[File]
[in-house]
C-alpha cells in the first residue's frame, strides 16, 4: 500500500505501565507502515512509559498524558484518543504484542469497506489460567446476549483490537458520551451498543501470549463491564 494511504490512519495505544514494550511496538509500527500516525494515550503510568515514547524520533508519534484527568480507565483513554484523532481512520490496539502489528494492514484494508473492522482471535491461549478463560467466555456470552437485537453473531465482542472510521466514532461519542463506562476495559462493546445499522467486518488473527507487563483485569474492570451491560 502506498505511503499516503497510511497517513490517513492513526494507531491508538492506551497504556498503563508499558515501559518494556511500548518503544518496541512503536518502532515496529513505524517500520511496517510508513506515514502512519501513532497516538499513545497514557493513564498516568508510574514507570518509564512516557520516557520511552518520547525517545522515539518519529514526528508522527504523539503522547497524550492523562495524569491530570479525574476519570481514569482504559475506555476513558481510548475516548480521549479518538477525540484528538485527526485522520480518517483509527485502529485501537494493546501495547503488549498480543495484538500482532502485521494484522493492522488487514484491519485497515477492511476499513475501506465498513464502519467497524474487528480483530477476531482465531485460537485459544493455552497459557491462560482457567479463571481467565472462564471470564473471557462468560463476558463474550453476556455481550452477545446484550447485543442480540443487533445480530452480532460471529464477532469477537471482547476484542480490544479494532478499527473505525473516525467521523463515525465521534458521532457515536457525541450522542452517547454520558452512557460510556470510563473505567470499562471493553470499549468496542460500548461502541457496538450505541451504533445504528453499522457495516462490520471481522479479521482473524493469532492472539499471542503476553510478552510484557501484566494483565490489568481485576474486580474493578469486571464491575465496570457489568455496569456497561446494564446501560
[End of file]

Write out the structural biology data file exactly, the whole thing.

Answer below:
[in-house]
C-alpha cells in the first residue's frame, strides 16, 4: 500500500505501565507502515512509559498524558484518543504484542469497506489460567446476549483490537458520551451498543501470549463491564 494511504490512519495505544514494550511496538509500527500516525494515550503510568515514547524520533508519534484527568480507565483513554484523532481512520490496539502489528494492514484494508473492522482471535491461549478463560467466555456470552437485537453473531465482542472510521466514532461519542463506562476495559462493546445499522467486518488473527507487563483485569474492570451491560 502506498505511503499516503497510511497517513490517513492513526494507531491508538492506551497504556498503563508499558515501559518494556511500548518503544518496541512503536518502532515496529513505524517500520511496517510508513506515514502512519501513532497516538499513545497514557493513564498516568508510574514507570518509564512516557520516557520511552518520547525517545522515539518519529514526528508522527504523539503522547497524550492523562495524569491530570479525574476519570481514569482504559475506555476513558481510548475516548480521549479518538477525540484528538485527526485522520480518517483509527485502529485501537494493546501495547503488549498480543495484538500482532502485521494484522493492522488487514484491519485497515477492511476499513475501506465498513464502519467497524474487528480483530477476531482465531485460537485459544493455552497459557491462560482457567479463571481467565472462564471470564473471557462468560463476558463474550453476556455481550452477545446484550447485543442480540443487533445480530452480532460471529464477532469477537471482547476484542480490544479494532478499527473505525473516525467521523463515525465521534458521532457515536457525541450522542452517547454520558452512557460510556470510563473505567470499562471493553470499549468496542460500548461502541457496538450505541451504533445504528453499522457495516462490520471481522479479521482473524493469532492472539499471542503476553510478552510484557501484566494483565490489568481485576474486580474493578469486571464491575465496570457489568455496569456497561446494564446501560